Planning protesters may soon need more cash to pursue judicial review

Just over a year ago, the Prime Minister identified the judicial review process as one element of the 'bureaucratic rubbish' that was preventing Britain from thriving.

Richard Garlick
Richard Garlick

His evidence for the scale and the growth of the problem was widely questioned, as he repeatedly cited numbers that were inflated by an explosion in asylum and immigration reviews that had little bearing on economic performance, and certainly had no impact on the planning process.

Nonetheless the many developers and local authorities that feel they have to spend huge resources warding off judicial review welcomed the Government’s decision to re-examine the system.

That process concluded this week, with Lord Chancellor Chris Grayling announcing changes, to be implemented through his new criminal justice and courts bill, amongst other measures.

Following months of consultation, the government has stepped back from some proposals that had threatened to put judicial review out of the reach of many objectors to planning decisions. People will not need, as had previously been suggested, to have a "direct interest" in a decision to be able to lodge a review bid.

Local authorities will still be able to challenge Nationally Significant Infrastructure Project permissions, and legal aid eligibility criteria for challenges to inspectors’ or secretary of state decisions will remain unaltered.

Grayling has also pulled back from his proposal to move planning judicial review cases out of the High Court, to be heard instead in a new dedicated planning chamber in the Upper Tribunal. Instead, the cases will remain in the High Court, but in a specialist planning court.

How the treatment of cases in this court will differ from the treatment given to those in the High Court’s fast track process, launched last July and showing early signs of success, is unclear. But most will welcome the creation of a court of specialist planning judges, as long as it is sufficiently resourced.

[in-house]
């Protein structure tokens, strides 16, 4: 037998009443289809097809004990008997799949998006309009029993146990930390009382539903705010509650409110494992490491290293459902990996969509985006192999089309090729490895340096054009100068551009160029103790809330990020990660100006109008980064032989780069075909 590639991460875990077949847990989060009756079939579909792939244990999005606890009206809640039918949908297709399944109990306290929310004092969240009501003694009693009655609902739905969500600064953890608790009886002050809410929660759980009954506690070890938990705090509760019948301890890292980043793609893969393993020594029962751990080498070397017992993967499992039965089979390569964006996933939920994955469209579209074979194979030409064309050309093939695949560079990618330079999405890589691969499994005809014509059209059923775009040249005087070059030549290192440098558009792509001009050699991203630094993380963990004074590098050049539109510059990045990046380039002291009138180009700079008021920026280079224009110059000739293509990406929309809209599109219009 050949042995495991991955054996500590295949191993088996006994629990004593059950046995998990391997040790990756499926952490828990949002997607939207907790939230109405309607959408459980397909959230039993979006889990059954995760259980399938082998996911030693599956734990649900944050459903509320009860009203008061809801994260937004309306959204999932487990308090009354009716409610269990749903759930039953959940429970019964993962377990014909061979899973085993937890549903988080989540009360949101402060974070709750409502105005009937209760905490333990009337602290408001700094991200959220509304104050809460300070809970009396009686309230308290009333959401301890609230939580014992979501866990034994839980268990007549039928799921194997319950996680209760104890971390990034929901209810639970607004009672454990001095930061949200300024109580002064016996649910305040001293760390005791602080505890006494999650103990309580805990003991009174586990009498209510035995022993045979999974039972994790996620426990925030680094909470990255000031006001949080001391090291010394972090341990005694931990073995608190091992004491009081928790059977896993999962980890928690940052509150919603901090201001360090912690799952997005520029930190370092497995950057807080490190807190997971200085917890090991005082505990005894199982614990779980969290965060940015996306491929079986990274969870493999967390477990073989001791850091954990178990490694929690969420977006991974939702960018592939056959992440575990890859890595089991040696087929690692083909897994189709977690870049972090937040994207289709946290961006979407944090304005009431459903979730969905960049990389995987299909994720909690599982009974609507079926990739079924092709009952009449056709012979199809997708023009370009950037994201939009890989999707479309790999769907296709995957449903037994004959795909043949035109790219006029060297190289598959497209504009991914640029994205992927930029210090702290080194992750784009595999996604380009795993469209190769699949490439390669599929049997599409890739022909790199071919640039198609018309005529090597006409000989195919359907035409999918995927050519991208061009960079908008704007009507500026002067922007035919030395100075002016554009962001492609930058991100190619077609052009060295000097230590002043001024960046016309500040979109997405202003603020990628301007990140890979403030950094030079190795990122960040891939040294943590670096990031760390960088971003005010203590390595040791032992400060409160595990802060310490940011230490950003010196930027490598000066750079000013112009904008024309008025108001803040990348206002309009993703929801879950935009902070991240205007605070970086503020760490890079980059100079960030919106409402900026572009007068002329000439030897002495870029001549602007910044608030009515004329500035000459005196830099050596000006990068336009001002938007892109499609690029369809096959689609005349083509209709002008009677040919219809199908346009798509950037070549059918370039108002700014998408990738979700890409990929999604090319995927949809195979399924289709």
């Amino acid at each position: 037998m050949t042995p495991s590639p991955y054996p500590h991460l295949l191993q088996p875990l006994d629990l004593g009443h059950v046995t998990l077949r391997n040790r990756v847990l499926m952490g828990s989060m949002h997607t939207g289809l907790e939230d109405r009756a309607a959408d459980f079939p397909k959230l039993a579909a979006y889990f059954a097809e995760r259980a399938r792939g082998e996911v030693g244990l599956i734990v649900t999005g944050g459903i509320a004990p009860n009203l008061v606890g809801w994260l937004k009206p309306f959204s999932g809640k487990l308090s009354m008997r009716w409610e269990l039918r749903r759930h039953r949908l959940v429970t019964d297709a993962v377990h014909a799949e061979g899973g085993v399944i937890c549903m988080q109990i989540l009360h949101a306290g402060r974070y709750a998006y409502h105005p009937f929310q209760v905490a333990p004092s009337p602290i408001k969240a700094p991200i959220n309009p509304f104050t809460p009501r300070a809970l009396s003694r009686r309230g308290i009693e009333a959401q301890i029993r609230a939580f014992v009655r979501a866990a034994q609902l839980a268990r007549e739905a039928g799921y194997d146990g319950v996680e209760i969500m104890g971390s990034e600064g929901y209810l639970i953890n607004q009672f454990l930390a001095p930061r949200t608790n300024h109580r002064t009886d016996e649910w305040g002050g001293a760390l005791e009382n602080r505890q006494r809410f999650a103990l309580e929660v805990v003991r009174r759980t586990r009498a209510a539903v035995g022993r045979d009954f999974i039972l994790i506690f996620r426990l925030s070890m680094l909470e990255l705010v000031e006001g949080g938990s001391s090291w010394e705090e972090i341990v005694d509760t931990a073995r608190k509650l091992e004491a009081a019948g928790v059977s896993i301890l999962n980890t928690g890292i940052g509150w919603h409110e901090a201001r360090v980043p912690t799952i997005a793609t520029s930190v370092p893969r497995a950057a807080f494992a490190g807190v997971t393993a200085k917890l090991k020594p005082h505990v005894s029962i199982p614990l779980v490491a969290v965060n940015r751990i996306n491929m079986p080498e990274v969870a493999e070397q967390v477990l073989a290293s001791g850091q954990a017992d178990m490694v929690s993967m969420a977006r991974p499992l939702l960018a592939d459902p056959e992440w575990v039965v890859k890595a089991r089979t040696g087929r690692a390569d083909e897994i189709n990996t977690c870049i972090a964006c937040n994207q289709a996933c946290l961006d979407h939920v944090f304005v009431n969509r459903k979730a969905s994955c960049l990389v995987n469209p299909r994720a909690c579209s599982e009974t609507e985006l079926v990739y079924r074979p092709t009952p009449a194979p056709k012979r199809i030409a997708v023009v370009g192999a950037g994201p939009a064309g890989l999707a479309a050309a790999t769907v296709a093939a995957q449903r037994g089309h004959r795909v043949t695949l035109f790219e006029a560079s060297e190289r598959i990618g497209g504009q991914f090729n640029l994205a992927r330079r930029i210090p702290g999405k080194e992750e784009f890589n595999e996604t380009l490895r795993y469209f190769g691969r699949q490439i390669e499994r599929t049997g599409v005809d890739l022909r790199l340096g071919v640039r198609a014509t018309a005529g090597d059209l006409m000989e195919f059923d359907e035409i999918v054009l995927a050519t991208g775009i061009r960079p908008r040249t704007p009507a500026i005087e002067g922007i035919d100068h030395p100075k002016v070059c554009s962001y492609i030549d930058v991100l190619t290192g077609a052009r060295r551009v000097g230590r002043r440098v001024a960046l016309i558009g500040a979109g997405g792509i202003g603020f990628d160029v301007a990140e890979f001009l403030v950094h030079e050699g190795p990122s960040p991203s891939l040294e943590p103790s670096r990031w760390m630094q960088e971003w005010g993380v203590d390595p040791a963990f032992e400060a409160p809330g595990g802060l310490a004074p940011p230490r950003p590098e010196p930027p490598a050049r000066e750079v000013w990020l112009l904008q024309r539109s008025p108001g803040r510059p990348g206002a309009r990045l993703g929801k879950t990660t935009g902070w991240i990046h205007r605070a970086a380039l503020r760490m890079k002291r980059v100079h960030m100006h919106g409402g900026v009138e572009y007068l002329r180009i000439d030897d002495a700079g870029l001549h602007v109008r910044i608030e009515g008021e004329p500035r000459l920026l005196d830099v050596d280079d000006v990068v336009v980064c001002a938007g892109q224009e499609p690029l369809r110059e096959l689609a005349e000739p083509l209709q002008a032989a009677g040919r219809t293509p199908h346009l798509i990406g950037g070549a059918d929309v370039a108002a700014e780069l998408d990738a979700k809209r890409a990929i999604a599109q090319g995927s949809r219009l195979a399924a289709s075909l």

At the same time, however, the government is planning to create a raft of measures that may erect financial obstacles to many claimants. People who financially support judicial review claimants, without being party to the claim themselves, would in future be more exposed to costs awards if their case is unsuccessful. So would claimants who seek an oral hearing to challenge refusal of a written application to lodge a review, as well as people who intervene in existing proceedings.

There will be many who will argue that it’s quite right for proponents of claims that are found to have no merit to take more responsibility for the costs that those claims have generated. But there will also be concerns that fear of financial exposure will prevent bad decisions from being challenged
Some expert observers believe that the United Nations’ Aarhus Convention, which aims to ensure that people are not denied access to justice on environmental matters, will protect those challenging planning decisions from excessive financial exposure.

But others are not so sure, suggesting that some planning disputes' status as "environmental" cases could be contested in court. What’s more, Grayling’s document reveals that the government wants, European legal verdicts permitting, to revisit the rules that currently cap claimants’ costs in judicial reviews that relate to environmental matters.

Hence there seems a very real prospect that the government’s plans could make judicial review less accessible to those who lack deep pockets. It is essential that the system preserves people’s ability to mount well-founded challenges to badly-made planning decisions, and it is important that Parliament amends the bill accordingly in its passage through the house.

Richard Garlick, editor, Planning//

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